Sunday, 30 January 2011

Catholic identity? It's obvious!

The answer is plain and simple and it relies wholly on just how Christ like we are. That is our identity and it should shine out like a beacon in the dark.
I know people like that; some are priests, some are nurses and some are just everyday folk who have worked hard to assume the mantle.
It has an interior aspect (as The Catholic Whistle) has pointed out but it must also have an exterior one. The result of private meditation must be an aura of sanctity just as  good works must also produce the same.
Saying one's rosary beads on the plane or train is not the Catholic identity but it does contribute towards creating it. Spending one's spare time helping the destitute and homeless is not the Catholic identity but it does form it.
Of course, it is God's Grace that comes as a result of prayer and charitable works that moulds our identity. It is Grace that makes us more like Christ but we can also work to draw ourselves closer to being Christ like (as opposed to the priestly calling to be 'other Christs).

Catholic identity shines through here

What steps can we take to build our identity, other than prayer and meditation and the avoidance of sin?

Here are a few thoughts......

* Maintain a reverent silence at Mass and at all times when in church
* Be prepared to condemn without being       
* State the Catholic case in your social and work environments (when it's called for)
* Advocate support for the Holy Father amongst your Catholic peers
* Avoid the bitterness of Catholic 'politics'
* Teach your faith but do not preach it
* Be justifiably angry when faced with wrongdoing but leave the overturning of tables to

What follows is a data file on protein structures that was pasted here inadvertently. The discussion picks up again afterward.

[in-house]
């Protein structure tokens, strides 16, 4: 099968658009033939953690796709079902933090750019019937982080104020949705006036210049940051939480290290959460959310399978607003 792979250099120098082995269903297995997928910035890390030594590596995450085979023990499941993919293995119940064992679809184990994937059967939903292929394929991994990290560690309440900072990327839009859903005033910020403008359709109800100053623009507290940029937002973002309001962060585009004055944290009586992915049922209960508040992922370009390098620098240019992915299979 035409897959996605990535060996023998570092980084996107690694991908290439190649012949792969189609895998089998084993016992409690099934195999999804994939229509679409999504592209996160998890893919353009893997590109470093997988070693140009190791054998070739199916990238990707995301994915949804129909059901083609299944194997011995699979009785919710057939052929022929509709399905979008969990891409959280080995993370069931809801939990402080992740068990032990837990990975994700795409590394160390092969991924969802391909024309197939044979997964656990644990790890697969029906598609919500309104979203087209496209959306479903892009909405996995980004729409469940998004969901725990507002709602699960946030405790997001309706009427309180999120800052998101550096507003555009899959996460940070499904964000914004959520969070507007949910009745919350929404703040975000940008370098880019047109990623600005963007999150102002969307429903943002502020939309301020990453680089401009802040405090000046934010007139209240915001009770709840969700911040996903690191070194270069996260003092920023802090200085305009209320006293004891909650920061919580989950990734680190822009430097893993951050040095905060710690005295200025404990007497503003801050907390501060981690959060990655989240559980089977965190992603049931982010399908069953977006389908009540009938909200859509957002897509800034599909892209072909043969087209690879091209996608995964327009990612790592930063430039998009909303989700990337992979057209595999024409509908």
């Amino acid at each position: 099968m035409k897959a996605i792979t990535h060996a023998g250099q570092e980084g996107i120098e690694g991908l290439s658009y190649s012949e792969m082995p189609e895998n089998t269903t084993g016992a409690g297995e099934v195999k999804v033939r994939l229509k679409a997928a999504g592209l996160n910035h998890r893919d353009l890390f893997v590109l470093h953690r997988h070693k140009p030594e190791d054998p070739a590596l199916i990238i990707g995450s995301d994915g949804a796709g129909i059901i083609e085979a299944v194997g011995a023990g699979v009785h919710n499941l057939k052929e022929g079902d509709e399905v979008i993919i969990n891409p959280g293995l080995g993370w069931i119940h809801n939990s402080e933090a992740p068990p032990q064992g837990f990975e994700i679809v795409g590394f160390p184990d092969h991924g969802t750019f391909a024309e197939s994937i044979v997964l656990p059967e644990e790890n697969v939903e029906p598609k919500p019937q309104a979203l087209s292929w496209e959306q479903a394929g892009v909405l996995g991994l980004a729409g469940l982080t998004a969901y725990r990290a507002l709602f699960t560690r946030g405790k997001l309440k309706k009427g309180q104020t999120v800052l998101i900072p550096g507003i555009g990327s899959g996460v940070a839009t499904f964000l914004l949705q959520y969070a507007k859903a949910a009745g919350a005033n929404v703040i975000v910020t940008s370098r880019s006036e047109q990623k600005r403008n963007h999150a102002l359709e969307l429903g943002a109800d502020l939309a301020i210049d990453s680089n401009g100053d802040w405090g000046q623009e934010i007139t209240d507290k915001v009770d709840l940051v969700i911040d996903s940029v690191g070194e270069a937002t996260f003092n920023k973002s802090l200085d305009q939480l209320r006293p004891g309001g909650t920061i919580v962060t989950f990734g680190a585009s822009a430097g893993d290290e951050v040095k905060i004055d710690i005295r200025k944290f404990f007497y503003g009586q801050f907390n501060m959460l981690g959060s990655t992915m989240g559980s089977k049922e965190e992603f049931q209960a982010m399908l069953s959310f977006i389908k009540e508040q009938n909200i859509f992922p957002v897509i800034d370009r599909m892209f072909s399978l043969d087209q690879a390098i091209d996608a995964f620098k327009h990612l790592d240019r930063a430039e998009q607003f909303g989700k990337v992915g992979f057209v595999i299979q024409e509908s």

the Lord
* Seek out the company of like minded people
* Draw up a mental checklist of your attributes and then decide if you like what you see
* Take all necessary steps to increase your reverence and devotional outlook. 
   By that I mean only receiving Holy Communion by mouth, kneeling and from a priest
   if humanly possible and by genuflecting when crossing the path of the tabernacle
* Seeing the face of Christ in those around us whom we have difficulty in loving

Oh......and by not holding hands at the Our Father!

Jim Caveziel, Catholic actor who played Christ in The Passion of the Christ and who refuses to undertake any risque scenes in the films he stars in. He carries the 'CI'
St Maximilian Kolbe SJ., gave up his life to save a Jewish prisoner. It is not just the act that yields a Catholic identity, you can see goodness in his face


  1. I really enjoyed reading the posts on your blog. I would like to invite you to come on over to my blog and check it out. God's blessings to you. Lloyd

  2. I like the simple truth of your list....EXCEPT for the kneeling for Communion. That would be wonderful, if possible. The geography of the front of our church, very narrow, and the way the lines form, kneeling would mean sticking your feet into the line of traffic, tripping people.

    Better you suggest that it is a goal to be devoutly hoped for, and at the least, we genuflect before receiving and receive on the tongue every time possible.

    But if we knelt at my church, we'd have weekly casualty lists.

  3. Therese Z - One of the many things I like about our faith is that is has an innate air of common sense about it.
    If you cannot kneel without disabling someone then, of course, it is fine to stand as you say.

  4. I read somewhere that despite his ultimate sacrifice St Maximilian Kolbe was attacked by the "usual suspects" for being "anti semitic" for his output before WW2 [in other words for being a faithful Catholic priest]. My God! What else did the Saint have to do to prove that his axe was being wielded against false belief and godlessness, rather than Jewish individuals. Some people are never happy, but then I suppose we've seen that with their treatment of Pope Pius XII